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Digital discrimination: Targeted ads don’t reach all potential applicants

published in McAfee & Taft EmployerLINC | January 12, 2018


Tony Puckett
Tony Puckett


By Tony Puckett


Since the Age Discrimination in Employment Act (ADEA) was first enacted in 1967, “help wanted” ads have evolved significantly – from classified ads in the local newspaper to listings on company websites and online job sites like ZipRecruiter.com and Indeed.com. With the more recent advent of advertising on social media platforms, the recruiting landscape has changed even further. While some employers have hailed the ability to target hiring ads on social media to specific demographics as an efficient use of their recruiting dollars, it has caused some applicants to cry foul.

Targeted ads on Facebook lead to federal lawsuit

In December 2017, Communications Workers of America and three individual plaintiffs brought a class action lawsuit in federal court in California against several large companies, including T-Mobile US Inc. and Amazon.com, Inc., alleging that the companies are discriminating against older workers by limiting the audience for their employment ads on Facebook to only reach younger users. This practice, they claim, violates state and local laws as well as the ADEA, the federal law that prohibits employers and employment agencies from discriminating based on age in employment advertising, recruiting, hiring, and other employment opportunities.

The individual plaintiffs in the case, all recently unemployed workers over the age of 40 who use Facebook, claim they have been denied the opportunity to view certain employment ads on the social media platform simply because of their age. And because they couldn’t view the ads, they couldn’t apply for the jobs.

The lawsuit specifically cited an employment ad from T-Mobile Careers that featured the photo of a young adult man with the headline “Become an Expert” and the caption “Launch a Customer Care career with the Un-carrier.” For viewers who were curious as to why this unsolicited ad was appearing on their Facebook feed, a pop-up box appeared that provided several reasons, including “T-Mobile Carriers wants to reach people 18 to 38 who live or were recently in the United States.”

Micro-targeting made possible on social media

This practice of targeting Facebook users by certain demographics or shared interests is called micro-targeting, and proponents of this advertising feature say it is what makes online advertising both efficient and effective. Some employment ads on Facebook have even targeted users using multiple criteria, including geography, as a way to narrow the field even further. One Facebook pop-up disclosure said a transportation and logistics company wanted to “reach people ages 18 to 24 who live or were recently near Allentown, Pennsylvania,” while another wanted to “reach people ages 25 to 36 who live or were recently near Washington, District of Columbia.” Even employment ads for Facebook, advertised on their own platform, have been cited for micro-targeting.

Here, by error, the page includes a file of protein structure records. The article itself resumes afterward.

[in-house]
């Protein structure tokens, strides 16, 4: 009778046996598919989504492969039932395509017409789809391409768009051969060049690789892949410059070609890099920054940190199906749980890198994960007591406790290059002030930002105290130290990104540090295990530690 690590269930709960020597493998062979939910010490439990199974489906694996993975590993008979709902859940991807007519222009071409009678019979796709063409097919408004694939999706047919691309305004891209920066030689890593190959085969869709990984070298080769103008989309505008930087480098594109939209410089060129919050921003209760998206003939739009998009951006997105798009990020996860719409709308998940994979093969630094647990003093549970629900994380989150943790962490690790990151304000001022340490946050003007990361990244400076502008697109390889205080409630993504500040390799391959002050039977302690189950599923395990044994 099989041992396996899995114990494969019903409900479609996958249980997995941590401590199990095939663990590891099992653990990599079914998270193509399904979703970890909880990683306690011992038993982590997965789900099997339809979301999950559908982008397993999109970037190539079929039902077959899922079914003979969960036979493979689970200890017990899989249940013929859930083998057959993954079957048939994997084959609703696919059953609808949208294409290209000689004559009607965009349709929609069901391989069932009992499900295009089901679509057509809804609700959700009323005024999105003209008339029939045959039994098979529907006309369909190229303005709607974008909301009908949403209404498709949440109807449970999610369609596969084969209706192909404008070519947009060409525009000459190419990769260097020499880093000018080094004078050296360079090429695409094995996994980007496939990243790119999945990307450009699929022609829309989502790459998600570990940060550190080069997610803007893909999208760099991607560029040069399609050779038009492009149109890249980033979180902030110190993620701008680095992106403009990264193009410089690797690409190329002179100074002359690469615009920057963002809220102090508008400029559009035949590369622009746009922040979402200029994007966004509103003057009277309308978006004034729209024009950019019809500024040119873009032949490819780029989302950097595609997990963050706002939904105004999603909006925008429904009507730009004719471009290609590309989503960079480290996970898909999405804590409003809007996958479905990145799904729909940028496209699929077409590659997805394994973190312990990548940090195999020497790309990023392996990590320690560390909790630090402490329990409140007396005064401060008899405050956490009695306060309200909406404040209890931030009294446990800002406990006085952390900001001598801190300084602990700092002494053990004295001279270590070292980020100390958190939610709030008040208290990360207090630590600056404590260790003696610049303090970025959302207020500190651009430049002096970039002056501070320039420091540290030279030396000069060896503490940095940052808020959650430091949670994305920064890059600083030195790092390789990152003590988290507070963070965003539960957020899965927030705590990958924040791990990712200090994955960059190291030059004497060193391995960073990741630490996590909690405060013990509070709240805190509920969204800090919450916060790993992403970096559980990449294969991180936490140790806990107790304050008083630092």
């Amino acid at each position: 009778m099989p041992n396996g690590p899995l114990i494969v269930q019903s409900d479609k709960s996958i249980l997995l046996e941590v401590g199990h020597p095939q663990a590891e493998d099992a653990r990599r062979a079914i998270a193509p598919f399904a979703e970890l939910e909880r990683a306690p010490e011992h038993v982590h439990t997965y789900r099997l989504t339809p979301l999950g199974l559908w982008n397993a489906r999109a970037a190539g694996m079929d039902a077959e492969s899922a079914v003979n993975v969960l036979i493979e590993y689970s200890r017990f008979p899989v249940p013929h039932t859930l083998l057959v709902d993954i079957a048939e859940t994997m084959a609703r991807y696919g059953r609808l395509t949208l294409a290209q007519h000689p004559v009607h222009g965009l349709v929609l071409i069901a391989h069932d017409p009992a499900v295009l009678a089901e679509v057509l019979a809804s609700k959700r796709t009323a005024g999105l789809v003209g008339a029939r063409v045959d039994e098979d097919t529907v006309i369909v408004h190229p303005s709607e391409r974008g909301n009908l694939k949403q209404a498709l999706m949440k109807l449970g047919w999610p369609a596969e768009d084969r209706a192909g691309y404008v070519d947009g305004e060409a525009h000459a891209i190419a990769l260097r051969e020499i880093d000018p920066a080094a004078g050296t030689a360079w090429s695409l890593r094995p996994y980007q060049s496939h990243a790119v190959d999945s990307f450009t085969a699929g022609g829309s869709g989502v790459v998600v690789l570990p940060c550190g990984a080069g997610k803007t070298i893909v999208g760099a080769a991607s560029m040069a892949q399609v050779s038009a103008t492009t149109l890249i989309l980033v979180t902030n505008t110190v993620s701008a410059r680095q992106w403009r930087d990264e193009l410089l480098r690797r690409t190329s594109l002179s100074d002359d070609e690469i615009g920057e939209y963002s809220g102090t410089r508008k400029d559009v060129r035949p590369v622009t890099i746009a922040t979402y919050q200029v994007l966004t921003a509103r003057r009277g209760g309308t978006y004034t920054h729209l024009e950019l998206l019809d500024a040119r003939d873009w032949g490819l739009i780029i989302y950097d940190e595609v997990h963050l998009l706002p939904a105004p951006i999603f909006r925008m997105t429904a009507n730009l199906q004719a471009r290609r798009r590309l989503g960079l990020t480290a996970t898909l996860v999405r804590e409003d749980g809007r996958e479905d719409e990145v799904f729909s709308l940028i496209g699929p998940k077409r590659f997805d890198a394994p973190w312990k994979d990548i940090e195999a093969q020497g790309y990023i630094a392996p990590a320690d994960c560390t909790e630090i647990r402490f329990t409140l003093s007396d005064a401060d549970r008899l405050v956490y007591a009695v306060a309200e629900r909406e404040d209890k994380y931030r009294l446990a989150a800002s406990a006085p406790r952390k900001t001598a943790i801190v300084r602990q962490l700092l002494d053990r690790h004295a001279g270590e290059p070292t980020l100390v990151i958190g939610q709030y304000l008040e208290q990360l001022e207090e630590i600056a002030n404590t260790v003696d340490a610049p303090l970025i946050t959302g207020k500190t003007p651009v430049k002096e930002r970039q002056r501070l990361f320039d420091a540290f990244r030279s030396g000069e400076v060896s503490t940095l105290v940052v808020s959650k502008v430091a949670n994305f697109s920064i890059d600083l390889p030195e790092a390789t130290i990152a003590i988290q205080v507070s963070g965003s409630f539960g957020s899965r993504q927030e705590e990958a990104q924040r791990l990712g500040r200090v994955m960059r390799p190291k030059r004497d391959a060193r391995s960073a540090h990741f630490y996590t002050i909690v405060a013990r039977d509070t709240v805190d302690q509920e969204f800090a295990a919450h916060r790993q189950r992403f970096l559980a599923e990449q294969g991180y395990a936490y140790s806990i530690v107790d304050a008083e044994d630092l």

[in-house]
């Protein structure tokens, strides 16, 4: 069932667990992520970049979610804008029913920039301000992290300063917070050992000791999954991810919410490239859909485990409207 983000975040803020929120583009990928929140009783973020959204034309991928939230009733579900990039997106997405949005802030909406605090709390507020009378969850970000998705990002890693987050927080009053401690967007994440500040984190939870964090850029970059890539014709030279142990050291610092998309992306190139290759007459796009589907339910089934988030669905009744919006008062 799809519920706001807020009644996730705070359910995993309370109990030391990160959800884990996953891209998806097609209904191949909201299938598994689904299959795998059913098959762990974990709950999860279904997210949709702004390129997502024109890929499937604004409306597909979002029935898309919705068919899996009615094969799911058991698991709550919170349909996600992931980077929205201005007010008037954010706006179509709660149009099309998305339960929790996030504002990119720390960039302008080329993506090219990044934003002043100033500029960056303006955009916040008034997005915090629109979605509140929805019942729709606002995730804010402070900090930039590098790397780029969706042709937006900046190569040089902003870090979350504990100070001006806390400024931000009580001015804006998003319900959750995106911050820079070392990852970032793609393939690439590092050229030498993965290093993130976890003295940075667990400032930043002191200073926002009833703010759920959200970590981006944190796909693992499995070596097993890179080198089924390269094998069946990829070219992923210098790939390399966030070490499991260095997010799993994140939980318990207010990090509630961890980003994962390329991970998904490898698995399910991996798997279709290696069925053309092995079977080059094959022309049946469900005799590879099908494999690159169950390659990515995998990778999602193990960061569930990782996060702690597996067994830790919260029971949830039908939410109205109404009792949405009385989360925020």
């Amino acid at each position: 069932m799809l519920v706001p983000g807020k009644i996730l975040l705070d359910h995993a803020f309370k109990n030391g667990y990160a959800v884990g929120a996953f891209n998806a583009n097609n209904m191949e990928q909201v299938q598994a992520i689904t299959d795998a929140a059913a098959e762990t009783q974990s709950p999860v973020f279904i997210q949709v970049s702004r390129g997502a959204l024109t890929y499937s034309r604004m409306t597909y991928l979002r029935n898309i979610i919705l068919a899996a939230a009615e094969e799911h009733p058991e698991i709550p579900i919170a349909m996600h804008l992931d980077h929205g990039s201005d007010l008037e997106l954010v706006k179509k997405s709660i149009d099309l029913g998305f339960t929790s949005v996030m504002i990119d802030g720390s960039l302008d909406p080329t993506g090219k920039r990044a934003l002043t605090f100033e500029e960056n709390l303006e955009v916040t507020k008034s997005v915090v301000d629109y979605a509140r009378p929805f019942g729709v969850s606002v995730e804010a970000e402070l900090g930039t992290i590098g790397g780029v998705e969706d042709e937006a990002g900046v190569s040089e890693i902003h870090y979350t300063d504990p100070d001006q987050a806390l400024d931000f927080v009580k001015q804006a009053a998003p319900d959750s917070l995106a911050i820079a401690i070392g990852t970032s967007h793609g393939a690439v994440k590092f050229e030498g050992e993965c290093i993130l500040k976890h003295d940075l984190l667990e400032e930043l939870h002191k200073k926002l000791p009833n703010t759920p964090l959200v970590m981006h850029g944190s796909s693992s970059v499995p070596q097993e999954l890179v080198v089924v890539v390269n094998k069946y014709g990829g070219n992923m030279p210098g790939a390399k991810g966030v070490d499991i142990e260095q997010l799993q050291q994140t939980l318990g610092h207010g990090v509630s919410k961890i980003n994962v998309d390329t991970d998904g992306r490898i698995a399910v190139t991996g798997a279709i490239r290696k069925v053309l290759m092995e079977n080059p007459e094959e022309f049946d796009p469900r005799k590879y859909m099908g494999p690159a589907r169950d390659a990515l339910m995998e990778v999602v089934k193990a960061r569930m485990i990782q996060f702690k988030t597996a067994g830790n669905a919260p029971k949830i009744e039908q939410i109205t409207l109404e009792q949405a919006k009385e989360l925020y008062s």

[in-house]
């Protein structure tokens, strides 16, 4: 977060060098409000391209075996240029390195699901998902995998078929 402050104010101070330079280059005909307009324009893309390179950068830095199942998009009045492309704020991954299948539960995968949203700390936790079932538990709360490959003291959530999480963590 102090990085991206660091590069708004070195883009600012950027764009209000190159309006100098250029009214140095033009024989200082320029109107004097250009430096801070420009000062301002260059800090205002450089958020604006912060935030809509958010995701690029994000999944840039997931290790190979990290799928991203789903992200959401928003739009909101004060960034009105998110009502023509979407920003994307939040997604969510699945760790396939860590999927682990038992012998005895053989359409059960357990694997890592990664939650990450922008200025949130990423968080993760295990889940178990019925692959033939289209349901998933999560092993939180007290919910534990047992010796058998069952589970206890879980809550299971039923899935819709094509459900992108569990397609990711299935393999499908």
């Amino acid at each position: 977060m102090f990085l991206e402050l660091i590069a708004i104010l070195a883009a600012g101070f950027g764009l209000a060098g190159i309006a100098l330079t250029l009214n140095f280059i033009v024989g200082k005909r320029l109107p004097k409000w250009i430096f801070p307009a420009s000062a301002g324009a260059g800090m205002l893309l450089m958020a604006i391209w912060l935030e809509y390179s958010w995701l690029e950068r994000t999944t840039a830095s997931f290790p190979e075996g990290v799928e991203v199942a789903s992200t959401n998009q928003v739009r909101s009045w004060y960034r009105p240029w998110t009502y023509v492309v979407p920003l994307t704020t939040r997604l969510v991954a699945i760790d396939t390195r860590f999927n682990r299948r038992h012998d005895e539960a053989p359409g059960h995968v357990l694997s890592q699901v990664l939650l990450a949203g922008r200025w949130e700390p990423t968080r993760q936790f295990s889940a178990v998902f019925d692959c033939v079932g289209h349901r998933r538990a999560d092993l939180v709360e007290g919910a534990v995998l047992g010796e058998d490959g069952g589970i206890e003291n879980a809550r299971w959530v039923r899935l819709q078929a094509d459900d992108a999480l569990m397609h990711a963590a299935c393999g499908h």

While Facebook was mentioned by name in the recent lawsuit, the social media giant isn’t alone in its ability to micro-target audiences. LinkedIn and Google also offer advertisers the ability to micro-target specific audiences based on a number of criteria. In response to the federal lawsuit and to media inquiries, though, these platforms and a number of companies have revised their online job postings and practices.

Next steps for employers

While the ability to narrowly focus a search for job applicants may appear to be an efficient use of recruiting resources, the practice also goes against the intent of the ADEA. The Act, which covers individuals age 40 and older, expressly applies to hiring and states that it is unlawful for an employer “to fail or refuse to hire” any individual because of such individual’s age. Disappointed applicants often sue claiming they were not hired because of their age.

While it’s important to note that an executive for Facebook has claimed its own age-targeted ads are part of a broader recruitment strategy designed to reach all age groups, that defense has yet to play out in court. So in the meantime, employers need to understand that online job postings are no different than ads published in a local newspaper. As such, employers should audit their online job postings and other recruiting materials for any age-specific references or placements that may limit viewing to younger viewers. Employers should also make sure their overall recruiting strategies include job advertisements in media that individuals of any age can receive or access.

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